We continued paddling to the Moosechute Rapids which did not require any scouting as they were straight forward. So far, the Berg looked to be a mecca for Moose, though we did not see any. We arrived at the Double Falls and did the portage on river left. At the put-in at the base of the falls, the river opened into a large pool. The entire bay slowly churned with a constant chop on the surface. The air smelled like fish and the scene represented a picturesque remote Northern river.
Upon reloading the canoe, we decided it would be apropos to do a few casts. Floating into the middle of the bay, situated in a shallow eddie, we rigged our lines for some routine pickerel fishing: A white grub, ¼ jig head and 10-lb mono, a deadly combo for Northern Ontario pickerel. We quickly got down to business casting our jigs into deep pools.
It was not long until Alex casually announced, “Got one…”. The fish did not hammer the bait, nor did it do anything out of the ordinary. Alex could only describe the fish as “having weight”. Not knowing what it could be Alex adjusted his drag to let the fish run. If the fish was a pike, their sharp teeth are known to cut monofilament and for the fish’s sake, we did not want to leave any jigs in it’s mouth. Due to the circumstance, the drag was set back so loose that with a flick of your wrist, you could peel line. Next thing you know Alex was playing a fish that seemed to just be sitting in the dark, no advancements being made. Having no idea what we were dealing with, Alex was enjoying the fight of this elusive fish.
Every time we thought it was coming to the surface, the fish would peel off line until is was back, deep into the pool. My first thought was that is was a good size pickerel. “How loose is your line?” I said, getting a little impatient with Alex’s finesse fishing. “I don’t know man, it’s hard to tell with the drag” After about 10 minutes, Alex thought the unknown fish might be getting tired-out, so he increased the tension on his reel. Using the power technique, Alex slowly pulled the rod tip up, and then reeled in the slack; the fish was cooperating as Alex made advancement. After a few more pulls and reels, the fish was under the boat, still out of sight.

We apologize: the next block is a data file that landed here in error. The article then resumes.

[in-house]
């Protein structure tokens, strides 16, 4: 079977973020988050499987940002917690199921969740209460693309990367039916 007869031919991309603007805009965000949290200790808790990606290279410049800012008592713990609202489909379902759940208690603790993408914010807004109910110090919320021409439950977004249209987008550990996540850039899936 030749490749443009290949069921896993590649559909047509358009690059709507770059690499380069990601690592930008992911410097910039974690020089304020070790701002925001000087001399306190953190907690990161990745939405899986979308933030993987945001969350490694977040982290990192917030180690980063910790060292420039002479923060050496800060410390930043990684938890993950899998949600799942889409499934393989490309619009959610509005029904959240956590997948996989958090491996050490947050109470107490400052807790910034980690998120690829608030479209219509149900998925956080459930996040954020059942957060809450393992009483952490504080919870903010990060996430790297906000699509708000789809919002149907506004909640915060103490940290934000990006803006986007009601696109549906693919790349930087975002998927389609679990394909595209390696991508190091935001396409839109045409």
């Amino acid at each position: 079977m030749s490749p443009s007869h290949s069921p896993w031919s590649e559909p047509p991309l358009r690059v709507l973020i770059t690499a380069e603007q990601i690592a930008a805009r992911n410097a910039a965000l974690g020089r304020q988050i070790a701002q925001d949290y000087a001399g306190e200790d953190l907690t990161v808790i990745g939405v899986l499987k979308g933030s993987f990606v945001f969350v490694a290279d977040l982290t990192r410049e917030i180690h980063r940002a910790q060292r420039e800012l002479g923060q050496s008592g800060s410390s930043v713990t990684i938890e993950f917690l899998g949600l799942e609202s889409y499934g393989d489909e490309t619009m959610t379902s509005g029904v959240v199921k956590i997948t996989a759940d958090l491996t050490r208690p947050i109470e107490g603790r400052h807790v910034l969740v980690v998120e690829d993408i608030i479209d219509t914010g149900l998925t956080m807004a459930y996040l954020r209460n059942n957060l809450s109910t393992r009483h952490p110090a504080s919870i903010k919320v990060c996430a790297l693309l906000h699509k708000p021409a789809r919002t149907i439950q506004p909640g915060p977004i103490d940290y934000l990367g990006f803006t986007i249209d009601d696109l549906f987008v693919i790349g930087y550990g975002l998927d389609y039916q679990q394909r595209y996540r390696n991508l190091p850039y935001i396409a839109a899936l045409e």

In anticipation we were both leaning over the side of the canoe to see if we could catch a glimpse of the fish. The line slowly rose from underneath the boat and like a submarine rising from the depths of the ocean, the biggest pike either of us had ever seen rose from the dark. As soon as we saw it, we both exploded with emotion, we both had never witnessed such a fish, let alone in a canoe with 10 lb monofilament! At that moment, this was no longer a fun casual fight, it was a fishing battle of a lifetime.
It seemed like the pike sensed our emotional high as it made one large kick and disappeared into the dark. Alex’s drag sung as line raced off the spool. Not knowing how the fish was hooked, or how the line was holding up, Alex decreased the drag once again to let the fish run. If the fight was going to take all day, so be it.